The eastern form of Cree syllabics was adapted to write the Inuktitut dialects of Nunavut (except for the extreme west, including Kugluktuk and Cambridge Bay) and Nunavik in northern Quebec. In other Inuit areas, various Roman alphabet-based schemes are used.
Inuktitut has only three vowels, and thus only needs the a-, i-, and o-series of Cree, the latter used for /u/. The e-series was originally used for the common diphthong /ai/, but this was officially dropped in the 1960s so that Inuktitut wouldn’t have more characters than could be moulded onto an IBM Selectric typewriter ball, with -ai written as an a-series syllable followed by ᐃ i. Recently the Inuit Tapiriit Kanatami decided to restore the ai-series, and the Makivik Corporation has adopted this use in Nunavik; it has not been restored in Nunavut.
Inuktitut has more consonants than Cree, fifteen in its standardised form. As Inuktitut has no /ts/, the c series has been reassigned to the value g (/ɡ ~ ɣ/). The y series is used for either y- or j-, since the difference is one of dialect. The eastern Cree l series is used: ᓚ la, ᓗ lu, ᓕ li, ᓓ lai; a stroke is added to these to derive the voiceless lh (/ɬ/) series: ᖤ lha, etc. The eastern Cree f series is used for Inuktitut v-: ᕙ va, etc. The eastern Cree r series is used for the very different Inuktitut sound, /ɢ ~ ʁ/, which is also spelled r in Roman orthography. However, this has been regularized in form, with vowels of like height consistently derived through counter-clockwise rotation, and therefore rai the inversion of ri:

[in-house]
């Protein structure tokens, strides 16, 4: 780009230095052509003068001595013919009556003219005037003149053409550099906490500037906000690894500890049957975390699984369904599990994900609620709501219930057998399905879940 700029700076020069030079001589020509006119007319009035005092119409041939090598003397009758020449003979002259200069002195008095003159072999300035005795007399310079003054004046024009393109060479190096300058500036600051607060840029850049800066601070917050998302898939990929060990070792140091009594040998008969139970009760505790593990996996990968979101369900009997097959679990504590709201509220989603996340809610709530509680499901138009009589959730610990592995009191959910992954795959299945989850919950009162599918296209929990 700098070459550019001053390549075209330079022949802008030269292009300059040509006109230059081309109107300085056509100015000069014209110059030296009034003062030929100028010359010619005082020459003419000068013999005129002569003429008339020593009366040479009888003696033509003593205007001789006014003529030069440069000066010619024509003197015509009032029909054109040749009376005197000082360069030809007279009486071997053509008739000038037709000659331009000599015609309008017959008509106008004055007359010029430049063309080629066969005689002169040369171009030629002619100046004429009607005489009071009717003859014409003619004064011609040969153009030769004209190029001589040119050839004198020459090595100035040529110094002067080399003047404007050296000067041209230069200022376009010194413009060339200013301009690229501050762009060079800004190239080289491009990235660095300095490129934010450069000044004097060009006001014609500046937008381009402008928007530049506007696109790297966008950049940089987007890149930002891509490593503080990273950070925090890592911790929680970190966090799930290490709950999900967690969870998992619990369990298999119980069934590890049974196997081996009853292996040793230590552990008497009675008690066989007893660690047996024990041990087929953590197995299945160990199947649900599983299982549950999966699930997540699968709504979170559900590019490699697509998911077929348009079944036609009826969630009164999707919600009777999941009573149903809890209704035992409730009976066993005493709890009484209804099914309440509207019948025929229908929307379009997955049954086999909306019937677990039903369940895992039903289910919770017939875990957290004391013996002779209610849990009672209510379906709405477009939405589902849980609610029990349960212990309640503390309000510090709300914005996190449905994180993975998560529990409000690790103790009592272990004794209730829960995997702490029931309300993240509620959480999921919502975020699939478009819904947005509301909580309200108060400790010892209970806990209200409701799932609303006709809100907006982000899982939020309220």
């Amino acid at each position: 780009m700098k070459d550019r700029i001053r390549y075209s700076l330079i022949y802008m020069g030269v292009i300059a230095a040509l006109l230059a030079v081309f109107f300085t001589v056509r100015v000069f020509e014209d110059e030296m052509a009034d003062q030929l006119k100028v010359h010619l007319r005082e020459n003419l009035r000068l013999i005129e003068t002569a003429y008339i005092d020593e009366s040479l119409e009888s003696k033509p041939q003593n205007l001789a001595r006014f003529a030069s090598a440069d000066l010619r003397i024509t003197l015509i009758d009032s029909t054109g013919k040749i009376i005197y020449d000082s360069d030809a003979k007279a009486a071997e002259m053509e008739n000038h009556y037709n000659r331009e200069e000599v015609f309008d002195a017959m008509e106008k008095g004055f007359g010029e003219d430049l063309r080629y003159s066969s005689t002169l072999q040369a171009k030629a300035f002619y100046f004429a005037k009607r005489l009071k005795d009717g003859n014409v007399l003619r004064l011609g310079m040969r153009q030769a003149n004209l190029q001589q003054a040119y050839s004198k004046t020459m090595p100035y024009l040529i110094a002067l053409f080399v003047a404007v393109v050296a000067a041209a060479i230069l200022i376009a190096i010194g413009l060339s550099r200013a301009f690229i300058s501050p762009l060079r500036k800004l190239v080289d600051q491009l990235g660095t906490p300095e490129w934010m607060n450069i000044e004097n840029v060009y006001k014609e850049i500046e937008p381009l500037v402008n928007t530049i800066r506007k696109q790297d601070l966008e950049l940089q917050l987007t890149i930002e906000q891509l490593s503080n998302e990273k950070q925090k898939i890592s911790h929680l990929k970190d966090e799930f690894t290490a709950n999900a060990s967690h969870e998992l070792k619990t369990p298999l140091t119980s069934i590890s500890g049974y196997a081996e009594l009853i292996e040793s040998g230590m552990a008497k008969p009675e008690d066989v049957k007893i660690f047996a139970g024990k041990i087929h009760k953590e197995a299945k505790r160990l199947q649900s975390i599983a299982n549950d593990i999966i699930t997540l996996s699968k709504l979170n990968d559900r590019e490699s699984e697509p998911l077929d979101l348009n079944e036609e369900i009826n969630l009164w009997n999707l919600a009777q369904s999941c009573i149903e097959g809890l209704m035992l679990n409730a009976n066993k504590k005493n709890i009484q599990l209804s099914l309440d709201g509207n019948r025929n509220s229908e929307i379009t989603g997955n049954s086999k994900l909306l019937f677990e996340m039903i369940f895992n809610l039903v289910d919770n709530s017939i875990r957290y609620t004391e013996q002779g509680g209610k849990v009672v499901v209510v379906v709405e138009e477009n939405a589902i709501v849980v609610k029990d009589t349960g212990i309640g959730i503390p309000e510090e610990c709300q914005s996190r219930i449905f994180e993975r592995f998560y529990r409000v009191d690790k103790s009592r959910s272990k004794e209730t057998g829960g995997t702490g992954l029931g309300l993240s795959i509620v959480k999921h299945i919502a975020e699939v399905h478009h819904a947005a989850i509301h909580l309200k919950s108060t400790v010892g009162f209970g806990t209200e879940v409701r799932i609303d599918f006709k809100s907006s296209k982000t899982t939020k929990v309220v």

ᕋ ᕈ ra ru
The remaining sounds are written with digraphs. A raised ra is prefixed to the k-series to create a digraph for q: ᖃ qa, etc.; the final is ᖅ -q. A raised na-ga is prefixed to the g-series to create an ng (/ŋ/) series: ᖓ nga, etc., and the na is doubled for geminate nng (/ŋː/): ᙵ nnga. The finals are ᖕ and ᖖ.
In Nunavut, the h final has been replaced with Roman ᕼ, which does not rotate, but in Nunavik a new series is derived by adding a stroke to the k-series: ᕹ ha, etc.
In the early years, Roman Catholic and Anglican missionaries used slightly different forms of syllabics for Inuktitut. In modern times, however, these differences have disappeared. Dialectical variation across the syllabics-using part of the Inuit world has promoted an implicit diversity in spelling, but for the most part this has not had any impact on syllabics itself.
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